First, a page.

The U.S. dollar firmed against the euro and held relatively steady against most of its major counterparts early Monday as investors braced for a full state of U.S. data this week that will shed new light on the durability of the recovery. Worries about the strength of the U.S. recovery increased last week after the Fed issued a statement following its regularly scheduled meeting that it anticipants a more subdued rate of recovery. The U.S. central bank's generally dovish tone was backed by weak housing data and by a downward revision to U.S. growth during the first quarter.

A G20 meeting of world leaders over the weekend had little impact on financial markets. For the most part, the G20 leaders agreed to have differing views on how best to confront rising deficits amid softening growth prospects.

In addition to its softer tone against the greenback, the euro tumbled to a new record low against the Swiss franc. The Swissie also strengthened to an 8-week high against the U.S. currency after comments from a Swiss central bank official suggested policymakers will not stand in the way of a strong franc.

The Canadian dollar weakened modestly against the U.S. dollar on Monday with a slight decline to oil prices to around $78 a barrel weighing some on the loonie. Canada's holiday-shortened week will see investors focus on wholesale inflation on Tuesday and monthly growth data on Wednesday.

The highlight for the U.S. data calendar will be the monthly jobs report due Friday that is forecast to show a reduction of around 100,000 workers in June. Investors this morning will study U.S. personal income and spending data for May.

EUR

: The euro started Monday broadly weaker against its major rivals, underscored by its tumble to a new all-time low against the Swiss franc. Persistent worries about the euro zone's sovereign debt crisis should help to limit any sustainable rally in the single currency. Uncertainty ahead of a German presidential election set for Wednesday is also dragging on the common currency.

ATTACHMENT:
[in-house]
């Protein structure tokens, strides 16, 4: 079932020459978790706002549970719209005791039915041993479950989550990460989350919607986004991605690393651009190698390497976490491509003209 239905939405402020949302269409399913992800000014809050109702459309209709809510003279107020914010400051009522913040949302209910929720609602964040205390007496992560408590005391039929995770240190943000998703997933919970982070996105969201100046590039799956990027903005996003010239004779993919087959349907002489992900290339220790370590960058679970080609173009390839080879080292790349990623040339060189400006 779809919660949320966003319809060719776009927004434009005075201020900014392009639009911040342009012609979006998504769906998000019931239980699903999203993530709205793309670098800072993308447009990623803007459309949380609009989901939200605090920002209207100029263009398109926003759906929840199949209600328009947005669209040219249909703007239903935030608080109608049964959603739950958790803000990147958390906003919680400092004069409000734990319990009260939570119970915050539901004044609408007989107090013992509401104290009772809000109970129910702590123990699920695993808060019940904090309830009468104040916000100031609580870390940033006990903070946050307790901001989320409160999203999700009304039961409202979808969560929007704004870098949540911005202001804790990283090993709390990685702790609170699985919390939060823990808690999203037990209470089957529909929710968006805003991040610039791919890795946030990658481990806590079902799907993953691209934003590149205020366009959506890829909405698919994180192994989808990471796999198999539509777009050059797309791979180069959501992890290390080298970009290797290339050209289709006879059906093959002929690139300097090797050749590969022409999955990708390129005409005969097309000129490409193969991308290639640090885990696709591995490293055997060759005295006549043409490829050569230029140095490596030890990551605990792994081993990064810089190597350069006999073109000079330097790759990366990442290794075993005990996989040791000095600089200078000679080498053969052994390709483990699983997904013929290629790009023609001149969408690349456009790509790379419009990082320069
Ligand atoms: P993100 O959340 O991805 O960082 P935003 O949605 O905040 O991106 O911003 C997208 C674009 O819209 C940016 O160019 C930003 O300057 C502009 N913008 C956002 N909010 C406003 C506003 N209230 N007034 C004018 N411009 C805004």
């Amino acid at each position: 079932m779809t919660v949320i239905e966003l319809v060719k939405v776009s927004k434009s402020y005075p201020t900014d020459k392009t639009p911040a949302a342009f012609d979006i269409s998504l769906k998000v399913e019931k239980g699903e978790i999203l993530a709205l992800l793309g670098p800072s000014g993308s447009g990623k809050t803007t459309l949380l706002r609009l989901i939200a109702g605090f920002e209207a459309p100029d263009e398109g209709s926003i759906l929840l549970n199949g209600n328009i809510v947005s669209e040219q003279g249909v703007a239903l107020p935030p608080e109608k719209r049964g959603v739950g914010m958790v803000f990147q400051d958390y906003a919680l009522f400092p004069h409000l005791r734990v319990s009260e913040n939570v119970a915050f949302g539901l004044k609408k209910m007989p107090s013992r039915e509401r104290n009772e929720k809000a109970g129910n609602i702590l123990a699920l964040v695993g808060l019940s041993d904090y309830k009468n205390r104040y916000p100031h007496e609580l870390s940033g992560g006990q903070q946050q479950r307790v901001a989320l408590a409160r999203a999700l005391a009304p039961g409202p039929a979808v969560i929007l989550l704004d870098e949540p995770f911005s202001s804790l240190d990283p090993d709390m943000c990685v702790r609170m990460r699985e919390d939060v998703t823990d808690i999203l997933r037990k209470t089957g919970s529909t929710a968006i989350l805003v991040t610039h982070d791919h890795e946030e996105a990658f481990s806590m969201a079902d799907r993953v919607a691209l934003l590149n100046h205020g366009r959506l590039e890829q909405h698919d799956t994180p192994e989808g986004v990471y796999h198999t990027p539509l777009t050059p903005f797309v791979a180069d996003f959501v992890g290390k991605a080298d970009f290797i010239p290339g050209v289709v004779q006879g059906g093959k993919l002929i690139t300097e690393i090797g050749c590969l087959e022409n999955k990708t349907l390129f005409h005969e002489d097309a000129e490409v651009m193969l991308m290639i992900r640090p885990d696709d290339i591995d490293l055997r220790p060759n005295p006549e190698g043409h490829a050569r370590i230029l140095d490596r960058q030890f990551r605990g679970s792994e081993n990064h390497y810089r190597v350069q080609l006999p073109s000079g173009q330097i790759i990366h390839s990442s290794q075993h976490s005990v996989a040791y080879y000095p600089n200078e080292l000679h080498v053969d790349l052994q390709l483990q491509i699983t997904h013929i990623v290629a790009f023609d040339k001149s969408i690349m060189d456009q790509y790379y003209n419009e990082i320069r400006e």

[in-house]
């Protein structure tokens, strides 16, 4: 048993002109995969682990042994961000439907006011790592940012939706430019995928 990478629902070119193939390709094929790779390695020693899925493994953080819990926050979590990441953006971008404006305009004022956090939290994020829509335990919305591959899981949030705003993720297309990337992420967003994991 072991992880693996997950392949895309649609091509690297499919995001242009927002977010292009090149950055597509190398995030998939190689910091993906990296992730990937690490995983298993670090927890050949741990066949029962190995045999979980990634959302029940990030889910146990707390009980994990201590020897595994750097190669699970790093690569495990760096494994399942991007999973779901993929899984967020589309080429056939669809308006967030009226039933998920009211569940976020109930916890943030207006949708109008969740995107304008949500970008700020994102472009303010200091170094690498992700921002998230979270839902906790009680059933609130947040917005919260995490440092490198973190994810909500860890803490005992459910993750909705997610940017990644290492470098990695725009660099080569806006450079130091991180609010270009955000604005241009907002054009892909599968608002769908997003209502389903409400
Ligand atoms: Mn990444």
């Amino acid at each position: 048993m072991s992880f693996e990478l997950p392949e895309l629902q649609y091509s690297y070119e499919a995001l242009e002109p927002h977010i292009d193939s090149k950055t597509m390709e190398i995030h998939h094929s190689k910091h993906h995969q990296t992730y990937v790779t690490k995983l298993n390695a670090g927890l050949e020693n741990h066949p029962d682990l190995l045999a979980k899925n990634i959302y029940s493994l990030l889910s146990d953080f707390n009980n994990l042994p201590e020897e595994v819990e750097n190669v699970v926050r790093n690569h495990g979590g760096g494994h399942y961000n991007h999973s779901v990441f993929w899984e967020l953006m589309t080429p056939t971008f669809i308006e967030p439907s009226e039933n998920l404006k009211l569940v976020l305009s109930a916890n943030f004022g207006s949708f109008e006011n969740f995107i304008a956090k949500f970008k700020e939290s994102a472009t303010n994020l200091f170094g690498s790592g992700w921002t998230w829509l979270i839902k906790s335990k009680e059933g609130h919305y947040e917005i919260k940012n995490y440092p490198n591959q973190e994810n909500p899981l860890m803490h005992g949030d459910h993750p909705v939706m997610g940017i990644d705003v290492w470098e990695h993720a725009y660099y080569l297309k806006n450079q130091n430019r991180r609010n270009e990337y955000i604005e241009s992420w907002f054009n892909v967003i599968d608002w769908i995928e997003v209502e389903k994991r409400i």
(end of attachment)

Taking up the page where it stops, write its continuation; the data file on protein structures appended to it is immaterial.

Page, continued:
Overall investor sentiment still seems to favor risk aversion, providing a market backdrop in which riskier currencies, such as the single currency, tend to underperform. A busy weak for global data should see investors head into the upcoming U.S. holiday weekend with a better understanding of the pace of the global recovery. Weak data would point to a cooling world economy, a scenario that should bode best for safe haven currencies like the greenback and yen.

GBP

: The British pound steadied against the dollar following the release of a UK budget last week that many deemed as being tough enough to tackle the nation's mountain of debt. The pound last week had rallied in response to the government's plans to drastically improve its finances, hitting a six-week high against the greenback and a one and a half year high against the single currency.

However, uncertainty over how much impact the planned tax hikes and government spending reductions will have on U.K. growth are expected to limit the scope of the sterling's upward momentum.

JPY

: The Japanese yen steadied after hitting a one-month high against the U.S. dollar on Friday. Weaker-than-expected Japanese data on Monday put some mild pressure on the yen. Japanese retail sales rose 2.8% (y/y) in May, its slowest pace in four years. Investors had expected local retail sales to increase 4.6% (y/y) after gaining 4.9% (y/y) the previous month.

USD

: U.S. personal spending rose 0.2% (m/m) in May, which was double the 0.1% (m/m) increase the market had forecast. U.S. personal income gained 0.4%(m/m) in May, which was just below the 0.5% (m/m) increase investors had expected. The pick up in U.S. consumer spending in May should help to ease worries about a slowing rate of recovery.

The data also revealed that the U.S. savings rate rose to an eight-month high in May, which pointed to a retrenching U.S. consumer amid a high level of joblessness. The PCE price index, a favored inflation gauge by the Federal Reserve, was unchanged in May (0.0% m/m), which suggested the U.S. central bank has ample scope to keep U.S. rates low over the coming months.

The dollar held near session peaks against the euro, though it softened against the Japanese yen after U.S. stock futures ticked into negative territory following this morning's mixed U.S. data.